Surely, the most immediate beneficiary of Japan’s new security laws is the United States.  For the past half century, the United States has borne the entire security burden of the alliance between the two countries—if Japan is attacked, the United States is obligated to defend Japan; but if the United States is attacked, Japan has no such reciprocal obligation.  Even during the Cold War, that uneven arrangement rankled some Americans.  To make it more equitable, Japan accepted the lion’s share of the financial burden to host American forces in Japan.  But with the end of the Cold War and the withdrawal of a substantial portion of American forces from Japan (to Guam and elsewhere), the relationship was about to tilt again.  Thus, it was hardly surprising that Washington welcomed the legislation’s passage.

But beyond the United States, the legislation also enables Japan to more effectively cooperate with other countries on security matters.  If Japan’s relationships with Australia, India, the Philippines, and recently Vietnam mature into security partnerships, those countries can now count on Japan as a full partner.  In fact, in the days before the upper house vote on the national security bills, Abe met with Vietnam’s communist party secretary to discuss stronger security ties, in light of Vietnam’s dispute with China in the South China Sea.  Abe pledged more patrol boats for Vietnam.  Such promises is partly what worries Japanese opponents of the bills.  Getting Japan entangled in the disputes of other countries could pull it into a conflict, perhaps with China.  On the other hand, the possibility of facing a regional network of security partners might restrain China’s aggressiveness.  After all, China’s own economic prosperity (tenuous as it has become this year) requires peace and stability.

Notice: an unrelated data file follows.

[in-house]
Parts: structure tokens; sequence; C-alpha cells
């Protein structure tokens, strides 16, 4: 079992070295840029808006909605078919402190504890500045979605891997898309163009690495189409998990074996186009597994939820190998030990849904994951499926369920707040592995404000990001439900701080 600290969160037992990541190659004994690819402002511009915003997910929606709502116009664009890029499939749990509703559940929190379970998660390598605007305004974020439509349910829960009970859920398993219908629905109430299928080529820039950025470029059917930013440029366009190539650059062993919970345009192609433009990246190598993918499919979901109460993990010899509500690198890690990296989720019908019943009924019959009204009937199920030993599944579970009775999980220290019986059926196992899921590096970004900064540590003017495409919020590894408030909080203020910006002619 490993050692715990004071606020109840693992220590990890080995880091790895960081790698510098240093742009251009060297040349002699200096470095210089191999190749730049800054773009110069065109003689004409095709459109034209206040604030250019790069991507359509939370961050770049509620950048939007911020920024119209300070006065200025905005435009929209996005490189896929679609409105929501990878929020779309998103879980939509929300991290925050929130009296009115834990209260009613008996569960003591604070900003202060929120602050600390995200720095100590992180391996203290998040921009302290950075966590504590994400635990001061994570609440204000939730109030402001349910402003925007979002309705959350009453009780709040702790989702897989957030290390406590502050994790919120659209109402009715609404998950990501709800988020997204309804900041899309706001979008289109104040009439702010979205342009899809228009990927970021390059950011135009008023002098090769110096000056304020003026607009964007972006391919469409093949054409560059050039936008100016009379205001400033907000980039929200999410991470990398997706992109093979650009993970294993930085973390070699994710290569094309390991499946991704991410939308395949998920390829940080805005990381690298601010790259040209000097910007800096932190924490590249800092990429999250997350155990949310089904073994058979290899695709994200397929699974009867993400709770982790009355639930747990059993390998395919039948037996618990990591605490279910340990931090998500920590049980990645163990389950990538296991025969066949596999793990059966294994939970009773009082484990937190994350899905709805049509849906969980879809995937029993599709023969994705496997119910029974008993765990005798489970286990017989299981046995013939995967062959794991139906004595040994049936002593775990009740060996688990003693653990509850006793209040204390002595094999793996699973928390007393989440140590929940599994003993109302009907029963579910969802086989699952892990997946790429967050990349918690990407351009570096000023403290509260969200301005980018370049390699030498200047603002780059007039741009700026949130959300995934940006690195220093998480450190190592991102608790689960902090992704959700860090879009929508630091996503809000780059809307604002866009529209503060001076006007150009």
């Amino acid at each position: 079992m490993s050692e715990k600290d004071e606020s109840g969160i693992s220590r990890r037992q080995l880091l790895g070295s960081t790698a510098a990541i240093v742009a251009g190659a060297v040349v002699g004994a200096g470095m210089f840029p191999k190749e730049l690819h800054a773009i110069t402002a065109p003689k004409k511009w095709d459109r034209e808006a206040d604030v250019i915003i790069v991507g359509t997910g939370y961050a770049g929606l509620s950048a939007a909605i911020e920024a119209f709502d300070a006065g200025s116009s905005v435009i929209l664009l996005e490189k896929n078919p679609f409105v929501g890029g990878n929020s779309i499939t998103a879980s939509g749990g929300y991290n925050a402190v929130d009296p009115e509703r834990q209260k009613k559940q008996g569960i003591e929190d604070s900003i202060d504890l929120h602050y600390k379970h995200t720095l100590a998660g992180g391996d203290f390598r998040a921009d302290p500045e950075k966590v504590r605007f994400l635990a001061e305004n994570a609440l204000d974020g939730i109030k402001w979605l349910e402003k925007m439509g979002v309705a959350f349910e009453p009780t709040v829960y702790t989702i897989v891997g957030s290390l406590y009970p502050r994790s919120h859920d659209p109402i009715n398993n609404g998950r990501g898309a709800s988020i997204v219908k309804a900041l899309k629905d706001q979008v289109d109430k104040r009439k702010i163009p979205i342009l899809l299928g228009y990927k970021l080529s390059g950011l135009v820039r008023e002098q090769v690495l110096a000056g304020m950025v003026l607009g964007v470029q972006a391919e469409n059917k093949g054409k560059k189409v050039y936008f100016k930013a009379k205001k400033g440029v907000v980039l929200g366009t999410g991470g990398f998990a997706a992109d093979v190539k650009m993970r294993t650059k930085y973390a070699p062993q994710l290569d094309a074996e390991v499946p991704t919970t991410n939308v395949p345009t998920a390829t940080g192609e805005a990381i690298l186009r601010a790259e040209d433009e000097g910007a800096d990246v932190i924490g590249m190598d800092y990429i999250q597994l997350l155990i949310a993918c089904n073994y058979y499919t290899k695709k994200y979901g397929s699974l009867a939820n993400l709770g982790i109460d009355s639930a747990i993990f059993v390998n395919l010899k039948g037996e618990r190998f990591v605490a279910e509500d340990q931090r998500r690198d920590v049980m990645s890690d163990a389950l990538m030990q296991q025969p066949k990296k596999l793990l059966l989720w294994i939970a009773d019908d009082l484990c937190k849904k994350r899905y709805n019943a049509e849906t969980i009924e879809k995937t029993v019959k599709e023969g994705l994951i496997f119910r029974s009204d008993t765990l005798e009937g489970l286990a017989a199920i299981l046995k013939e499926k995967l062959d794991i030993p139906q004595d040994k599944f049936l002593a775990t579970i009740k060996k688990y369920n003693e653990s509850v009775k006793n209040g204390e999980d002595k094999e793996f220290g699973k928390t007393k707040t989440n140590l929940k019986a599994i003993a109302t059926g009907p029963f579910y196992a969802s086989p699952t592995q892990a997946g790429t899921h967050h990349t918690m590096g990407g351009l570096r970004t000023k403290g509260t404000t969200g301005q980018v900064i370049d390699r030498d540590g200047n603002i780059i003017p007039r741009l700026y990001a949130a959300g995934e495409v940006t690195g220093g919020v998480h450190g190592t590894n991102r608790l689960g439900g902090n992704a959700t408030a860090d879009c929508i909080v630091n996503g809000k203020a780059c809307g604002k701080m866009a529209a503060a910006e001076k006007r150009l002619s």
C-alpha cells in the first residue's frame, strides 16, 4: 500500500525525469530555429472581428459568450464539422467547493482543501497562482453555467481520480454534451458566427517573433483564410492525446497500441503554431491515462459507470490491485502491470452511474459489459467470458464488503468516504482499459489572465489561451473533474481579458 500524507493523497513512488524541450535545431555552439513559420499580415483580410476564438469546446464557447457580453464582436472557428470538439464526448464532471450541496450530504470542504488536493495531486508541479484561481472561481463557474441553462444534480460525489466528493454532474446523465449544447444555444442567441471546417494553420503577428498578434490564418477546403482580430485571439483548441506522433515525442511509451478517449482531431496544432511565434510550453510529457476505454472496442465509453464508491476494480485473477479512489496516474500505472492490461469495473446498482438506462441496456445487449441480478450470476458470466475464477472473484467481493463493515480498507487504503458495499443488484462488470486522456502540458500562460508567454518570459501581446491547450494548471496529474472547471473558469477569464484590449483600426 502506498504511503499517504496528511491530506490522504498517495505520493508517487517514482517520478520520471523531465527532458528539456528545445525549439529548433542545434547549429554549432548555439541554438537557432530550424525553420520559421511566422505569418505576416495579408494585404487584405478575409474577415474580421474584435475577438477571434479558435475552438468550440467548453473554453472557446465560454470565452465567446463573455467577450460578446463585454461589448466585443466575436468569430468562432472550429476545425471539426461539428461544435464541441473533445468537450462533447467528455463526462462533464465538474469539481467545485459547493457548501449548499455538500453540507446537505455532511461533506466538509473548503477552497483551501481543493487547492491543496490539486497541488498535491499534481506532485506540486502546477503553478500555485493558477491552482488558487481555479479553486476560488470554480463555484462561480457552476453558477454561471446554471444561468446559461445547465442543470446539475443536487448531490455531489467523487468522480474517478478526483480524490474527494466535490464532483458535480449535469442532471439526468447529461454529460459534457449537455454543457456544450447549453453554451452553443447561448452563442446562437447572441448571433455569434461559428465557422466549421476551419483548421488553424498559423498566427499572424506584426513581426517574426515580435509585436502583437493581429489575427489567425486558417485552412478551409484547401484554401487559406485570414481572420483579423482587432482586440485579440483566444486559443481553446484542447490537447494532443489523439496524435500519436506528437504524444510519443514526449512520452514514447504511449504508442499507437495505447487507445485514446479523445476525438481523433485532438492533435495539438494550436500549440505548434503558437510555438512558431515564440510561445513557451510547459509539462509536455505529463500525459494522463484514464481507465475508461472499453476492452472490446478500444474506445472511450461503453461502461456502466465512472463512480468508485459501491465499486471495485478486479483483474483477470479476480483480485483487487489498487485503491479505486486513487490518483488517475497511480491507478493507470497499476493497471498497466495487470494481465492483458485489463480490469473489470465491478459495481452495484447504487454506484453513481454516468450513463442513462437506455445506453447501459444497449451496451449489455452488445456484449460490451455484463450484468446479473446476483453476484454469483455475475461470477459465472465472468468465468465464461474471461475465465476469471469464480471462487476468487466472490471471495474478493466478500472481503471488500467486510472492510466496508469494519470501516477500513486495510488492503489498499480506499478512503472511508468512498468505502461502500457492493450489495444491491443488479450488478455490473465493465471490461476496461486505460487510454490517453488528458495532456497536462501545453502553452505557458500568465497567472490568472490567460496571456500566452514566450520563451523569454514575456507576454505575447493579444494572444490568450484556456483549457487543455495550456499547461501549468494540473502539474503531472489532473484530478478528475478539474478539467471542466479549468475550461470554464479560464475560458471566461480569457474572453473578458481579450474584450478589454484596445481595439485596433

Even with the enactment of its new national security bills, Japan seems unlikely to seek the active use of military force far from home.  After all, Japan’s debt-laden government is in no position to rapidly expand its self-defense forces without hurting its still-weak economy.  Moreover, the conditions under which Japan can use force to support American expeditionary efforts abroad are still narrowly circumscribed.  The new legislation may be a step toward a Japan that is more comfortable with the idea of the use of force.  But the road to an actual use of force remains a long one.  Ironically, China may be the one country that could propel Japan faster down that road.

[1] “China Voice: Is Japan bound up to battle chariot?” Xinhua, Sep. 19, 2015; “News Analysis: Japan’s pacifist ideals stripped as Abe steps closer to resurrecting old war machine,” Xinhua, Sep. 19, 2015; “Japan’s new security bills against trend of the times: defense ministry,” Xinhua, Sep. 19, 2015; Wen Zongduo, “Abe’s win is Japan’s loss,” Chinadaily.com, Sep. 19, 2015.

[2] “Moscow officials ‘have always and will continue to’ visit Russian Kuril Islands – PM,” RT.com, Aug. 23, 2015.

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Turning Point: Japan’s Upper House Election and National Security

On Sunday, July 21, the Japanese electorate propelled Prime Minister Shinzō Abe’s Liberal Democratic Party (LDP) (together with its partner, the New Komeito Party) to the majority in Japan Diet’s House of Councillors (or upper house).  The victory ends the parliamentary impasse, in which the LDP controlled the lower house and its opponents the upper house.  The biggest issues of the election were Abe’s “three arrow” economic policies and how he hopes to restore Japan’s national power grid.  But many also saw the election as a referendum on Abe’s plans to boost Japan’s self-defense forces and possibly even amend Article Nine of the country’s constitution, which renounces the threat or use of force to settle international disputes and prohibits Japan from establishing formal armed forces.